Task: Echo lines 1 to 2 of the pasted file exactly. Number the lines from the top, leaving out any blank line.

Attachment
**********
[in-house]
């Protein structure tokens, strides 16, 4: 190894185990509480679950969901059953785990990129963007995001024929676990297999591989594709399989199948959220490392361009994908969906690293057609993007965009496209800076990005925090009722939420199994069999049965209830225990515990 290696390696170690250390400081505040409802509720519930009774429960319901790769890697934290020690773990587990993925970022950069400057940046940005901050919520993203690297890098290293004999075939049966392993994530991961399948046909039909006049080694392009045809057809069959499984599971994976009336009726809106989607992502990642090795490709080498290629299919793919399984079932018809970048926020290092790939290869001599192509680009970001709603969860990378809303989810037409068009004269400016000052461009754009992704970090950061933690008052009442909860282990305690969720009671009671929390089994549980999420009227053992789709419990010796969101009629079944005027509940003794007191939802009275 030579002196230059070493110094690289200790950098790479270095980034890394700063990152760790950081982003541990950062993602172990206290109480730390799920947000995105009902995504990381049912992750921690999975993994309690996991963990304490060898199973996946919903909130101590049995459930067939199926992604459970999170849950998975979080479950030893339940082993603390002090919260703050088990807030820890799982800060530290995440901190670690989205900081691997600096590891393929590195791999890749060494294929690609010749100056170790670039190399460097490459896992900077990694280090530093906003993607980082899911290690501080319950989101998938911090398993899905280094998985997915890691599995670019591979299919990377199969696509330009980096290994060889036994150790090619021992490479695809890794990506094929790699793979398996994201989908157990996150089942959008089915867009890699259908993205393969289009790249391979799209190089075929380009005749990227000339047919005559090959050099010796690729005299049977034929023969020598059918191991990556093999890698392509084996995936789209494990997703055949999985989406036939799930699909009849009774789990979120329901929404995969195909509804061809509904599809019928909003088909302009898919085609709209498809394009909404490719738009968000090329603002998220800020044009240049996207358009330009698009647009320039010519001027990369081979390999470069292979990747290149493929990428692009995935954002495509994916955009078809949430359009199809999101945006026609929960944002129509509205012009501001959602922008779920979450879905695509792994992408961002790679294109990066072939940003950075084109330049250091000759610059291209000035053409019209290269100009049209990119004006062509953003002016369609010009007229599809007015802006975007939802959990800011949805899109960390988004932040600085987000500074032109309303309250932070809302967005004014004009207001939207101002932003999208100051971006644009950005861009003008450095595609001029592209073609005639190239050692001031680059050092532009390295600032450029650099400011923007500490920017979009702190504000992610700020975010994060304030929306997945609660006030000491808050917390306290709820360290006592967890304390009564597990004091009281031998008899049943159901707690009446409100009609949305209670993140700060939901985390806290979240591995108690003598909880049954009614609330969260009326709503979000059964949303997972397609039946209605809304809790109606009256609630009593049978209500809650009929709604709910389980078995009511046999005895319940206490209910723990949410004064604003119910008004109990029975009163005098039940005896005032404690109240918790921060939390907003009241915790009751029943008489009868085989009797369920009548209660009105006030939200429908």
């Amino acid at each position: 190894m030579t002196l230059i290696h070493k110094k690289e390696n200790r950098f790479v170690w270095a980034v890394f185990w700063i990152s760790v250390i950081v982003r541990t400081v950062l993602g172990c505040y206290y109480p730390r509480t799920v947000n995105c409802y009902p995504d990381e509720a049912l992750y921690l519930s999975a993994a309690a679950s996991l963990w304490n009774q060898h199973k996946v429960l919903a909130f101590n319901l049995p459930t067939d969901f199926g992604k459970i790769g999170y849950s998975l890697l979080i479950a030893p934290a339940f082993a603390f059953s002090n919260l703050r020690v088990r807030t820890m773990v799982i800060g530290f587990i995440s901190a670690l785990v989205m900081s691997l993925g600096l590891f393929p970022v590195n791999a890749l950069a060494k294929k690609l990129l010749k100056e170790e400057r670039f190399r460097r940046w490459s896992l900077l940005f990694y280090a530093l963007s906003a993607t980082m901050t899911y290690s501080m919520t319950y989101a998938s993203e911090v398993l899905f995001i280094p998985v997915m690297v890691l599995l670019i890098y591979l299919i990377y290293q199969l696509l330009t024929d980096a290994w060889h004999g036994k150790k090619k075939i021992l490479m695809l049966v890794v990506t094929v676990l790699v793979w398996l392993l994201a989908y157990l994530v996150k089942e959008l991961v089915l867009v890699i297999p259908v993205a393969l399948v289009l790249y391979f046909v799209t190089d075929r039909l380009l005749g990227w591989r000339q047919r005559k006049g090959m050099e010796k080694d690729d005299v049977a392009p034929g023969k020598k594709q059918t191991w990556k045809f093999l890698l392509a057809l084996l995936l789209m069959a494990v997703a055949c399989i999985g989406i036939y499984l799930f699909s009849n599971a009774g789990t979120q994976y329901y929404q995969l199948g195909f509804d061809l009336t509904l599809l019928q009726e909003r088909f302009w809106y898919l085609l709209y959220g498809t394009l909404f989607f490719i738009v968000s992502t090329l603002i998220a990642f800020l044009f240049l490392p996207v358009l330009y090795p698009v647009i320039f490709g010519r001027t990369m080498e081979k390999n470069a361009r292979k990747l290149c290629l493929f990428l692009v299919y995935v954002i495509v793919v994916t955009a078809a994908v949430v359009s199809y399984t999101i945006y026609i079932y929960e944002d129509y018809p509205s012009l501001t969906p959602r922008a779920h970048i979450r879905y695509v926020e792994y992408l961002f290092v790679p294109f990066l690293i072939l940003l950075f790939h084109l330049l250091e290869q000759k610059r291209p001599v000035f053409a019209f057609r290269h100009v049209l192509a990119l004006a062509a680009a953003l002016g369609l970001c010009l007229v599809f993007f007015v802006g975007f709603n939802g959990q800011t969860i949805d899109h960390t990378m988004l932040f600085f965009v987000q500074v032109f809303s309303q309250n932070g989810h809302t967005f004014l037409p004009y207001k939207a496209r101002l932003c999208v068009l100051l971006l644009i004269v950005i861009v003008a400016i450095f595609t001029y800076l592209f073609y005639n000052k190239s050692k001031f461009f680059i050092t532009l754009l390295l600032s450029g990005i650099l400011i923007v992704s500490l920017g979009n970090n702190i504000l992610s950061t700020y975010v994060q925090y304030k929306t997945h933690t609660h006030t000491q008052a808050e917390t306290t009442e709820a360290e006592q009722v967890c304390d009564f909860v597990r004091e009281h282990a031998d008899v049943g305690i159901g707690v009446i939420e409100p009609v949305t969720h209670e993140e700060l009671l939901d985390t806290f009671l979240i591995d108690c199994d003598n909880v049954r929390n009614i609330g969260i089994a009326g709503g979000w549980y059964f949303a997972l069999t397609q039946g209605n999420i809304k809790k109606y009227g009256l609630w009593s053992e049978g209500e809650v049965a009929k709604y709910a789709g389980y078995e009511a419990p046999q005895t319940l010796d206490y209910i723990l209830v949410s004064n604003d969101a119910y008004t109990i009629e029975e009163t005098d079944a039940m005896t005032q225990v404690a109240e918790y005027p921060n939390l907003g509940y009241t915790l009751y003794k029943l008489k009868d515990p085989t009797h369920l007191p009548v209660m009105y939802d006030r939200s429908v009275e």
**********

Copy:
[in-house]
């Protein structure tokens, strides 16, 4: 190894185990509480679950969901059953785990990129963007995001024929676990297999591989594709399989199948959220490392361009994908969906690293057609993007965009496209800076990005925090009722939420199994069999049965209830225990515990 290696390696170690250390400081505040409802509720519930009774429960319901790769890697934290020690773990587990993925970022950069400057940046940005901050919520993203690297890098290293004999075939049966392993994530991961399948046909039909006049080694392009045809057809069959499984599971994976009336009726809106989607992502990642090795490709080498290629299919793919399984079932018809970048926020290092790939290869001599192509680009970001709603969860990378809303989810037409068009004269400016000052461009754009992704970090950061933690008052009442909860282990305690969720009671009671929390089994549980999420009227053992789709419990010796969101009629079944005027509940003794007191939802009275 030579002196230059070493110094690289200790950098790479270095980034890394700063990152760790950081982003541990950062993602172990206290109480730390799920947000995105009902995504990381049912992750921690999975993994309690996991963990304490060898199973996946919903909130101590049995459930067939199926992604459970999170849950998975979080479950030893339940082993603390002090919260703050088990807030820890799982800060530290995440901190670690989205900081691997600096590891393929590195791999890749060494294929690609010749100056170790670039190399460097490459896992900077990694280090530093906003993607980082899911290690501080319950989101998938911090398993899905280094998985997915890691599995670019591979299919990377199969696509330009980096290994060889036994150790090619021992490479695809890794990506094929790699793979398996994201989908157990996150089942959008089915867009890699259908993205393969289009790249391979799209190089075929380009005749990227000339047919005559090959050099010796690729005299049977034929023969020598059918191991990556093999890698392509084996995936789209494990997703055949999985989406036939799930699909009849009774789990979120329901929404995969195909509804061809509904599809019928909003088909302009898919085609709209498809394009909404490719738009968000090329603002998220800020044009240049996207358009330009698009647009320039010519001027990369081979390999470069292979990747290149493929990428692009995935954002495509994916955009078809949430359009199809999101945006026609929960944002129509509205012009501001959602922008779920979450879905695509792994992408961002790679294109990066072939940003950075084109330049250091000759610059291209000035053409019209290269100009049209990119004006062509953003002016369609010009007229599809007015802006975007939802959990800011949805899109960390988004932040600085987000500074032109309303309250932070809302967005004014004009207001939207101002932003999208100051971006644009950005861009003008450095595609001029592209073609005639190239050692001031680059050092532009390295600032450029650099400011923007500490920017979009702190504000992610700020975010994060304030929306997945609660006030000491808050917390306290709820360290006592967890304390009564597990004091009281031998008899049943159901707690009446409100009609949305209670993140700060939901985390806290979240591995108690003598909880049954009614609330969260009326709503979000059964949303997972397609039946209605809304809790109606009256609630009593049978209500809650009929709604709910389980078995009511046999005895319940206490209910723990949410004064604003119910008004109990029975009163005098039940005896005032404690109240918790921060939390907003009241915790009751029943008489009868085989009797369920009548209660009105006030939200429908």